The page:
Patient Engagement Key To Better Health: AHRQ Report
Lack of standardization is delaying commercial applications for home monitoring devices, says Agency for Healthcare Research and Quality.
In a randomized controlled trial, Tang and his colleagues showed that the intervention group had significantly better diabetes control than the control group, as measured by A1c values, after six months. The difference disappeared after 12 months, but more patients in the experimental group lowered their A1c during the study period.
Some other PCC projects also showed improved outcomes. For instance, a PHR that gave patients direct access to information in their physician's EHR displayed tai-lored recommendations and reminders for 18 preventive services based on information in the EHR and a risk assessment completed by the patient. It resulted in the portion of recommended preventive services that were up-to-date rising from 68% to 74%.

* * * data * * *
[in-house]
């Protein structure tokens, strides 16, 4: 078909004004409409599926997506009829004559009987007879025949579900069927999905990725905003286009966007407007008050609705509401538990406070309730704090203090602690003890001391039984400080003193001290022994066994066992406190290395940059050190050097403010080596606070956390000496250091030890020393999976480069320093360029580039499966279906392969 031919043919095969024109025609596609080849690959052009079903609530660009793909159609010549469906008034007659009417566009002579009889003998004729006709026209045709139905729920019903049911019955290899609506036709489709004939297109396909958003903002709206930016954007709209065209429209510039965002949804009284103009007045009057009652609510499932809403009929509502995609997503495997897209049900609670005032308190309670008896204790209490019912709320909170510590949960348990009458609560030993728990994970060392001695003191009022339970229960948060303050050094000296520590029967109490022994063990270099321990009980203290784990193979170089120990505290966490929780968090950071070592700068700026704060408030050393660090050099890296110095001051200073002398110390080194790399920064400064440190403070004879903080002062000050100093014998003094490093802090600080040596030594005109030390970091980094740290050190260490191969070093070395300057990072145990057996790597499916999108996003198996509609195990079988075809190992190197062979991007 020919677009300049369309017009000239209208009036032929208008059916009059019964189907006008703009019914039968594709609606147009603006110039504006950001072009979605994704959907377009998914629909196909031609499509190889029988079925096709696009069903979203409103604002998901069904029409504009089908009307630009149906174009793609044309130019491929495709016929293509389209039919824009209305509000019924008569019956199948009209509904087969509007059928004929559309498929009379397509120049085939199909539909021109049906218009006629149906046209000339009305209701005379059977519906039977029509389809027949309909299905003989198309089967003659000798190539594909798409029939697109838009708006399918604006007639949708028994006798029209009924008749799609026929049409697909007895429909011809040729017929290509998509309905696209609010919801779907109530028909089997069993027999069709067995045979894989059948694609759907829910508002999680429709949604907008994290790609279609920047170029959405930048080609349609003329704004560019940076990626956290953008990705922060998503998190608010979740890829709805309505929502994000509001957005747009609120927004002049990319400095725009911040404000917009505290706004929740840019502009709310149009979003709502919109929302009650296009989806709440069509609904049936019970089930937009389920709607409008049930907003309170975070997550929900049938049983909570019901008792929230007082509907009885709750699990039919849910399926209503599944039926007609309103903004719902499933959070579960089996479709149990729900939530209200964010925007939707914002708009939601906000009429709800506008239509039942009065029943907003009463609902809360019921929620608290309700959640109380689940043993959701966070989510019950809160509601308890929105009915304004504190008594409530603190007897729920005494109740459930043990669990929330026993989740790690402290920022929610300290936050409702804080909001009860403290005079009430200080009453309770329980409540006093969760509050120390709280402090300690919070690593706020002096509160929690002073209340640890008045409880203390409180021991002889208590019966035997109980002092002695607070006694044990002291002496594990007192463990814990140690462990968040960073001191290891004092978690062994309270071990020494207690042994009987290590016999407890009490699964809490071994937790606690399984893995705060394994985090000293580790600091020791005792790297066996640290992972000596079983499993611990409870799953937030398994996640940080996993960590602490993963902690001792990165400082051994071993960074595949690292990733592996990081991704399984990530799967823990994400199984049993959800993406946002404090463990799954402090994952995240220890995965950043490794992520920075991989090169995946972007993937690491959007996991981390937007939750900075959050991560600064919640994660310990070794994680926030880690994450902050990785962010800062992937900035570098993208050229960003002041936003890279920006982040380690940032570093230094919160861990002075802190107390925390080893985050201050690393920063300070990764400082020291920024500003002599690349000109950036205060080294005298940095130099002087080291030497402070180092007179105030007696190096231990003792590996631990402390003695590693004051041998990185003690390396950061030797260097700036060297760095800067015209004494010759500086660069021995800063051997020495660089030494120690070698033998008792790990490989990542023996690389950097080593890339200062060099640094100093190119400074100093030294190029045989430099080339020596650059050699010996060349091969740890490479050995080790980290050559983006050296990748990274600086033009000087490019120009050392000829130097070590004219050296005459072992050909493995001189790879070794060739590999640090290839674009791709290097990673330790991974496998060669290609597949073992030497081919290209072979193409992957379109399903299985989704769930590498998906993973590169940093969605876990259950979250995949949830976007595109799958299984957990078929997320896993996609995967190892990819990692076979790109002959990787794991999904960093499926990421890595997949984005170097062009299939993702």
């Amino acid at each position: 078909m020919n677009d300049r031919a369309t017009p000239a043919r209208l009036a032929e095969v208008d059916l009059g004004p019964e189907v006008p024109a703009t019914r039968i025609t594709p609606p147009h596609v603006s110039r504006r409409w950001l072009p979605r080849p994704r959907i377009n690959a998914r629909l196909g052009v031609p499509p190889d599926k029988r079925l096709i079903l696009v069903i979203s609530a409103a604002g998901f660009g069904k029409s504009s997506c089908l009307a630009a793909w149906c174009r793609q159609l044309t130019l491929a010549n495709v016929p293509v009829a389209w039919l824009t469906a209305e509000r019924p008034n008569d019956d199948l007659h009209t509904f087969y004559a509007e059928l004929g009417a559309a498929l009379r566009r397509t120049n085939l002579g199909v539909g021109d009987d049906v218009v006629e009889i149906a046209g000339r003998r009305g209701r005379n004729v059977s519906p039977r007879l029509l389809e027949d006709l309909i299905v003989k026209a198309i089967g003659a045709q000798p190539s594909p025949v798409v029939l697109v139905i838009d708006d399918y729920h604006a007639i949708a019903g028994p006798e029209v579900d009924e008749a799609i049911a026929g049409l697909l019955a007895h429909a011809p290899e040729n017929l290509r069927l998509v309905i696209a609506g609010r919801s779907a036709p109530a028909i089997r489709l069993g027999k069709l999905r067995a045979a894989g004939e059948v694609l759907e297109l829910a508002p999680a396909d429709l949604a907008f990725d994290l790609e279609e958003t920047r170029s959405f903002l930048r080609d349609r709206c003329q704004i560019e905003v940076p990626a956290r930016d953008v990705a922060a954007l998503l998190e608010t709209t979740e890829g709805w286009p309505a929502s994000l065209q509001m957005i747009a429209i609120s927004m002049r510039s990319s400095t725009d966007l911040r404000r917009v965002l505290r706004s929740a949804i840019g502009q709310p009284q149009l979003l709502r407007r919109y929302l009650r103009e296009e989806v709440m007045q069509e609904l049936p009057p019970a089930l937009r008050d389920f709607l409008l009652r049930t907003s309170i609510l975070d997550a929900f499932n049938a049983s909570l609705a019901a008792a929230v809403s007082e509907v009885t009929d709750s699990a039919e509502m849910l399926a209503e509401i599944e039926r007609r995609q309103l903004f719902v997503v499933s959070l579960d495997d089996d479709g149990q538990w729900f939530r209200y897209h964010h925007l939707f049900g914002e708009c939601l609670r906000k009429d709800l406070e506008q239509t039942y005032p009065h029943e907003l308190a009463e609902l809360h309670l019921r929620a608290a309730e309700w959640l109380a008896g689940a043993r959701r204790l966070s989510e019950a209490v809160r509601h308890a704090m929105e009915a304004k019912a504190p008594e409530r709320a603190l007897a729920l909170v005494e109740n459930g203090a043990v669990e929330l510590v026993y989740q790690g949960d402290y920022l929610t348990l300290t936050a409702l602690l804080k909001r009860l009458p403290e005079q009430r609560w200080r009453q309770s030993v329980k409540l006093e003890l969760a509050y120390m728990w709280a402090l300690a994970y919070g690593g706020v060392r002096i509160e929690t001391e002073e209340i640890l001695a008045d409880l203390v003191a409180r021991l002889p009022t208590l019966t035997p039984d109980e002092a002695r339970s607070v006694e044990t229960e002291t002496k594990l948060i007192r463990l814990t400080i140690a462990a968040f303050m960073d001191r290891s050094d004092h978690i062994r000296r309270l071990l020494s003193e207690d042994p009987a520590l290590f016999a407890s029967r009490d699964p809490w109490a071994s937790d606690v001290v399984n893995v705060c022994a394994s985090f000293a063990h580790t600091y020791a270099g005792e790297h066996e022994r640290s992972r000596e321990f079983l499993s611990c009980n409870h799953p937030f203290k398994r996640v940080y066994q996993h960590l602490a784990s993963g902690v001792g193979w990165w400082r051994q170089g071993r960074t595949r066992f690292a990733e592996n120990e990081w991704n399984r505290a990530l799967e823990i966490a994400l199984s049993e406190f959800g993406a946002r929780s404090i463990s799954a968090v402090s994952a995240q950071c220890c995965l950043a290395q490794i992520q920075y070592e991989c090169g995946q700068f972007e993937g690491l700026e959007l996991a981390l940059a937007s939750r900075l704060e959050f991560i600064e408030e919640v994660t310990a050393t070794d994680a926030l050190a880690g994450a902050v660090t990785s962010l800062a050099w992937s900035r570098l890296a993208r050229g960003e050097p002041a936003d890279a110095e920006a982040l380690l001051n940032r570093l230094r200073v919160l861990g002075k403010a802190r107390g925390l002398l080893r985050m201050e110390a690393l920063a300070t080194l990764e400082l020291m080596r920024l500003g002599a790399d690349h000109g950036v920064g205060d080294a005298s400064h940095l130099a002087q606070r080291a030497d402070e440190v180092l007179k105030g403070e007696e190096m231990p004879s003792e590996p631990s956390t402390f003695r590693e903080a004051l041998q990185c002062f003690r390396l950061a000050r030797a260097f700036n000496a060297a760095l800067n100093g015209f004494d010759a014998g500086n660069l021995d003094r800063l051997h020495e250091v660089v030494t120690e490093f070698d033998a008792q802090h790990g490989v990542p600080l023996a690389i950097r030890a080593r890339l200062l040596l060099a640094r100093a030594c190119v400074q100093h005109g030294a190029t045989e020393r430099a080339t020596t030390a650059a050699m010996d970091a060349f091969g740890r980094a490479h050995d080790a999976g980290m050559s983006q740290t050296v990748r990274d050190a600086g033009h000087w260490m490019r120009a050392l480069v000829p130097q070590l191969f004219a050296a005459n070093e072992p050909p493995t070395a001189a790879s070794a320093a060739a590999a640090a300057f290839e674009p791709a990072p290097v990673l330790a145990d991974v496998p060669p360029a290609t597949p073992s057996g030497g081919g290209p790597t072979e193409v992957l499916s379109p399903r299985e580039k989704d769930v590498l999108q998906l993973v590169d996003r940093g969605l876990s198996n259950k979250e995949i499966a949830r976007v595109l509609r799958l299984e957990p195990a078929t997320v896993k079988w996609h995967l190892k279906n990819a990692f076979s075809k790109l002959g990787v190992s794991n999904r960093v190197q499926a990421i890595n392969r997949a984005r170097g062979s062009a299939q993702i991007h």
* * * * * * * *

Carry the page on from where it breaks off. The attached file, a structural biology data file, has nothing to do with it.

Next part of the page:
Although the AHRQ projects did not create any "killer apps" that significantly improved patient outcomes, Tang noted that the PCC began at a time when few physicians had comprehensive EHRs and patient portals also were rare. Both of those technologies need to be in place, he said, to have a marked impact on patient engagement.
Since the passage of the HITECH Act in 2009, he said, there has been "a huge uptick" in adoption of EHRs. He estimated that around 25% of physicians now have a portal attached to their systems.
Patient engagement, a strong focus of Meaningful Use stage 2 and of the policy committee's stage 3 proposal, is an area where more research needs to be done, Tang said.
"Patients are now able to conveniently view their data on a patient portal," he pointed out. "Now we need to give them more information and more knowledge about their data so they know how to interpret it. Then we have to give them tools to manage their health when they have the feedback from their data. And we need a professional culture that supports shared decision making."
In addition, he said, more research needs to be done in the area of getting patients engaged. Studies by Judy Hibbard and others have shown a correlation between low activation and poorer outcomes. But it's still not clear what motivates patients to take control of their health, he noted, and how health IT can play a role in that.
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